Should charities join in with mega-hashtags like #MontyThePenguin?

Some charities are excellent at using social media to join in with non-charity memes as these Twitter examples show. But is it right to jump on the bandwagon?

The John Lewis ad

On Thursday John Lewis released their 2014 Christmas ad. If you haven’t seen it, it features a boy and penguin. By lunchtime it had had 90,000 views on YouTube, just an hour later it was up to 300,000 and today up to 4.3m! Everyone was talking about #MontyThePenguin (he’s got his own Twitter account – @MontyThePenguin).

Charity responses

WWF who are in partnership with John Lewis responded by promoting their brilliant adopt a penguin page via this tweet which got 100 RTs and 97 favourites.

Tweet: Turns out @johnlewisretail love penguins too & support our work in Antarctica #MontyThePenguin http://po.st/LENAiF

and followed it up with this one.

Tweet: .@johnlewisretail have sold out of #MontyThePenguin. Now's your chance to support a real penguins! http://po.st/LENAiF

They also added a penguin to their homepage and paid for a series of promoted twitter ads which appear at the top of the search results for #MontyThePenguin. As the advert runs in the weeks heading up to Christmas no doubt there will be a huge serge in people adopting penguins. (See more about this in the UK Fundraising article about MontyMania.)

JustGiving joined in with a lovely picture and a plug for WWF.

Tweet: Do you love #MontyThePenguin as much as we do? Show us your heart hands for @WWF_UK and say #ICare about penguins.

Charities unrelated to penguins got involved too. Age UK used it as an opportunity to promote the Big Knit. It got 37 RTs, 14 Favourites and 37 clicks through to the website.

Tweet: Help our #MontyThePenguin find his mate this Christmas. Join the #BigKnit

And Save the Children UK used Monty to publicise their Christmas Jumper Day.

Tweet: We think #montythepenguin would look great in a #xmasjumperday knit!

Dogs Trust sent five rehoming tweets about dogs called Monty including one about Monty the Jack Russell. They each got between 36 and 67 RTs and reported that ‘weekly RTs were up 53% compared to week before and new followers were up 66% compared to previous week’.

Tweet: Just like #montythepenguin our sweet Terrier Monty from @DT_Shoreham is looking for love... and a forever home! #love

Many others used it as a chance to plug their Christmas shops or cards (such as Breakthrough Breast Cancer).

Conclusions

Joining mega-hashtag (or newsjacking) activities such as #MontyThePenguin can be a quick and harmless way of promoting something. It can help you reach new supporters and shows existing ones that you aren’t just wrapped up in your charity bubble. If it fits with your brand, it is good to do something fun. You have to act quickly though. Although people will no doubt be talking about Monty for a while, launch day and maybe 1-2 days after are the window for joining in.

However some argue that charities should stick to strategic marketing (see Charities should be leaders, not followers on social media – Third Sector article).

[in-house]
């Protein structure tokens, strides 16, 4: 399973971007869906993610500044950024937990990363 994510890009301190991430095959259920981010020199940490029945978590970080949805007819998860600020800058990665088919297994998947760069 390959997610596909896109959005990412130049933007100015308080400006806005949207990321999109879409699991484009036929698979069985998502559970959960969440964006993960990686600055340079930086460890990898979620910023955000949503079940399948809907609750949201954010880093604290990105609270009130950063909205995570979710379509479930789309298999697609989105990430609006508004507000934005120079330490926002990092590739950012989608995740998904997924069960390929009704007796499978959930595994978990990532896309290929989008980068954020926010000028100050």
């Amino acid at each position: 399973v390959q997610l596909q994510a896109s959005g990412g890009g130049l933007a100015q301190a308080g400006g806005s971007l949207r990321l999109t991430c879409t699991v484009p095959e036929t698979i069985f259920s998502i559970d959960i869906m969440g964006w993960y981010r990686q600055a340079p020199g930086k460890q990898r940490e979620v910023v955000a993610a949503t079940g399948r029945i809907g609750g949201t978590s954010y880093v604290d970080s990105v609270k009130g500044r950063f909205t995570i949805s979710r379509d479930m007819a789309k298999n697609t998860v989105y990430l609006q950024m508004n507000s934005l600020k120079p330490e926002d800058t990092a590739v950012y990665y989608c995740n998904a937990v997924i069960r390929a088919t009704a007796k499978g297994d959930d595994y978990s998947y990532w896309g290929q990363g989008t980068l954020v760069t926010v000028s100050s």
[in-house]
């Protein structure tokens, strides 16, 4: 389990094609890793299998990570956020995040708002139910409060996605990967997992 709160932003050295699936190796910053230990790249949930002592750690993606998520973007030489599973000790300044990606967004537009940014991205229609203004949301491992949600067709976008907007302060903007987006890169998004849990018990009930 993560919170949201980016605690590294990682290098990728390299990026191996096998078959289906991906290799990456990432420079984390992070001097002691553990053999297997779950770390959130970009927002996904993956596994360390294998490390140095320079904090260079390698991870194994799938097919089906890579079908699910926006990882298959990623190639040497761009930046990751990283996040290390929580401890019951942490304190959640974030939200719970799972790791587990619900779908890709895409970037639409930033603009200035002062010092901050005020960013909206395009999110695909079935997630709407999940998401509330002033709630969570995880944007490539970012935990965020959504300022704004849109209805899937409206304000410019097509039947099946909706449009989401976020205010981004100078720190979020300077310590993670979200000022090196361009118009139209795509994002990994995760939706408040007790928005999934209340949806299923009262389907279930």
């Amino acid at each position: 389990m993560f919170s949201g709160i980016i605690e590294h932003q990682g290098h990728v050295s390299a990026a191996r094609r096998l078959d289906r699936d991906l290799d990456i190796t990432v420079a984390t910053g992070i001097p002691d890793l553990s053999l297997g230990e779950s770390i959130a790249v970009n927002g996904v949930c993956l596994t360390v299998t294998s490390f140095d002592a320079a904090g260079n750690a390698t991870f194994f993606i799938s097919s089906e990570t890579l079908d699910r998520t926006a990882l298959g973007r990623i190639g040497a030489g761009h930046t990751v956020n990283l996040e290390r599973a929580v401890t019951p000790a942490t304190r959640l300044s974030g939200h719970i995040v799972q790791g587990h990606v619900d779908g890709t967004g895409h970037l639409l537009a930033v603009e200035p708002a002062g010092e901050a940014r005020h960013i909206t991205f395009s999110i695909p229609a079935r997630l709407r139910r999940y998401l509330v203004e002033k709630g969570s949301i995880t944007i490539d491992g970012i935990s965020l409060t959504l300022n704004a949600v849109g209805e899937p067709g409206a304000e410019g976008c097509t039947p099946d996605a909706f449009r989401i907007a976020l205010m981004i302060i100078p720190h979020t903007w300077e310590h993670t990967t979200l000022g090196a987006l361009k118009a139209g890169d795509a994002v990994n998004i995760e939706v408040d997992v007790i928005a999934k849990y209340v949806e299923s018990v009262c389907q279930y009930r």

Personally, I think that an organisation’s content strategy should always leave room for spontaneity. If something big comes along, careful thought should be given about whether it fits and if it does, give some time to get involved. These examples all fit brilliantly with the spirit of the ad and are done really well. Hats off to them for responding so quickly and in a smart way.

What do you think?

Do you think charities should stick to their core activities and not join in with memes like these? Or do you think they give a nice boost if pitched right? Have you seen any other good responses? Or have any insights into the time it takes to respond and the impact it has?

Add a comment or tweet me your views, I’d love to hear from you.

Getting started with social media

This week I have been mostly preparing for my Google+ webinar ‘Why Use Social Media’ (watch it on YouTube) which is part of the Grow Your Charity Online programme. It is aimed at small charities who are unsure whether social media is worth the time and effort or those who just don’t know where to start.

I have been particularly inspired by the four organisations who replied to my tweet sharing details of how social media has made a big difference to them. My huge thanks go to Make Lunch, Manchester Mind, Orphans in Need and Age UK Solihull.

There are so many resources and events out there to help charities get better at social media but not that many to help if you are just at the start of the journey. The how-to guides on KnowHow Nonprofit are excellent but the volume is quite daunting. To help, I made a new one which brings them all together: How to get started with social media.

The CharityComms guide to social media for charities is a slideshare presentation by Matt Collins and Vicky Browning. It is packed with useful advice to help you decide which channels (if any) are right for you.

Sometimes reading guides isn’t enough. It is useful to talk to someone who can help analyse which channels are right for you, help you think about how to use them and get you started. Please get in touch if you’d like me to help you.